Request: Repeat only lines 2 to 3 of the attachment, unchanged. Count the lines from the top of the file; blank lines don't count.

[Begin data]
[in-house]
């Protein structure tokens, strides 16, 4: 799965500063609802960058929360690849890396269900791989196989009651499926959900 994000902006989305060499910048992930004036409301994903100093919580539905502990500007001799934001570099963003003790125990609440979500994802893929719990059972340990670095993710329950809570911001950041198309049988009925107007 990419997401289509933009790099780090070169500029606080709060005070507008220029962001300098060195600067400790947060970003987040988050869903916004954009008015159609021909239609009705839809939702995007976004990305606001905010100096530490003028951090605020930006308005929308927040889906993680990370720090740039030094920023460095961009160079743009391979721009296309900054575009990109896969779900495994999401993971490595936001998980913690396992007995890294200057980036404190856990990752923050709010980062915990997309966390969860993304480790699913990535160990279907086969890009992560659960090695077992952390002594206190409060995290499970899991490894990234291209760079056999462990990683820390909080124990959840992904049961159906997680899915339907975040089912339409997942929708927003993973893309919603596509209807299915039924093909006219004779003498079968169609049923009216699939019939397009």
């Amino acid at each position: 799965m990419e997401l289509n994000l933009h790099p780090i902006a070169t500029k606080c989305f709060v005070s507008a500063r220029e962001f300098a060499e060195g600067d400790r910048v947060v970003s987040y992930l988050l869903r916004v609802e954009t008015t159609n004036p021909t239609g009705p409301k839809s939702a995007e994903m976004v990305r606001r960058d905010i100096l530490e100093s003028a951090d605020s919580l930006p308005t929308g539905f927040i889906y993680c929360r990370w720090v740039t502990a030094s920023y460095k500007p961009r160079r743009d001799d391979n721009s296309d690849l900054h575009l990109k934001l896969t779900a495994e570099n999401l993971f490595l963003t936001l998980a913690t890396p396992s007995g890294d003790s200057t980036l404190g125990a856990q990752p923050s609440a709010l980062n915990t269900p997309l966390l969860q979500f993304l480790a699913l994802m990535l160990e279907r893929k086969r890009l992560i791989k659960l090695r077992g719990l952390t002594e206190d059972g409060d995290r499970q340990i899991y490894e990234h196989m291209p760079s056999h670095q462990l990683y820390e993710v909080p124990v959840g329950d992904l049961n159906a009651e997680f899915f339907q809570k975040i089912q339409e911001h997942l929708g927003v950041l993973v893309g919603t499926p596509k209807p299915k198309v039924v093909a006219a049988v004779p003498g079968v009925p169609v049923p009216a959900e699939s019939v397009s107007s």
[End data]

């Protein structure tokens, strides 16, 4: 799965500063609802960058929360690849890396269900791989196989009651499926959900 994000902006989305060499910048992930004036409301994903100093919580539905502990500007001799934001570099963003003790125990609440979500994802893929719990059972340990670095993710329950809570911001950041198309049988009925107007 990419997401289509933009790099780090070169500029606080709060005070507008220029962001300098060195600067400790947060970003987040988050869903916004954009008015159609021909239609009705839809939702995007976004990305606001905010100096530490003028951090605020930006308005929308927040889906993680990370720090740039030094920023460095961009160079743009391979721009296309900054575009990109896969779900495994999401993971490595936001998980913690396992007995890294200057980036404190856990990752923050709010980062915990997309966390969860993304480790699913990535160990279907086969890009992560659960090695077992952390002594206190409060995290499970899991490894990234291209760079056999462990990683820390909080124990959840992904049961159906997680899915339907975040089912339409997942929708927003993973893309919603596509209807299915039924093909006219004779003498079968169609049923009216699939019939397009």
């Amino acid at each position: 799965m990419e997401l289509n994000l933009h790099p780090i902006a070169t500029k606080c989305f709060v005070s507008a500063r220029e962001f300098a060499e060195g600067d400790r910048v947060v970003s987040y992930l988050l869903r916004v609802e954009t008015t159609n004036p021909t239609g009705p409301k839809s939702a995007e994903m976004v990305r606001r960058d905010i100096l530490e100093s003028a951090d605020s919580l930006p308005t929308g539905f927040i889906y993680c929360r990370w720090v740039t502990a030094s920023y460095k500007p961009r160079r743009d001799d391979n721009s296309d690849l900054h575009l990109k934001l896969t779900a495994e570099n999401l993971f490595l963003t936001l998980a913690t890396p396992s007995g890294d003790s200057t980036l404190g125990a856990q990752p923050s609440a709010l980062n915990t269900p997309l966390l969860q979500f993304l480790a699913l994802m990535l160990e279907r893929k086969r890009l992560i791989k659960l090695r077992g719990l952390t002594e206190d059972g409060d995290r499970q340990i899991y490894e990234h196989m291209p760079s056999h670095q462990l990683y820390e993710v909080p124990v959840g329950d992904l049961n159906a009651e997680f899915f339907q809570k975040i089912q339409e911001h997942l929708g927003v950041l993973v893309g919603t499926p596509k209807p299915k198309v039924v093909a006219a049988v004779p003498g079968v009925p169609v049923p009216a959900e699939s019939v397009s107007s």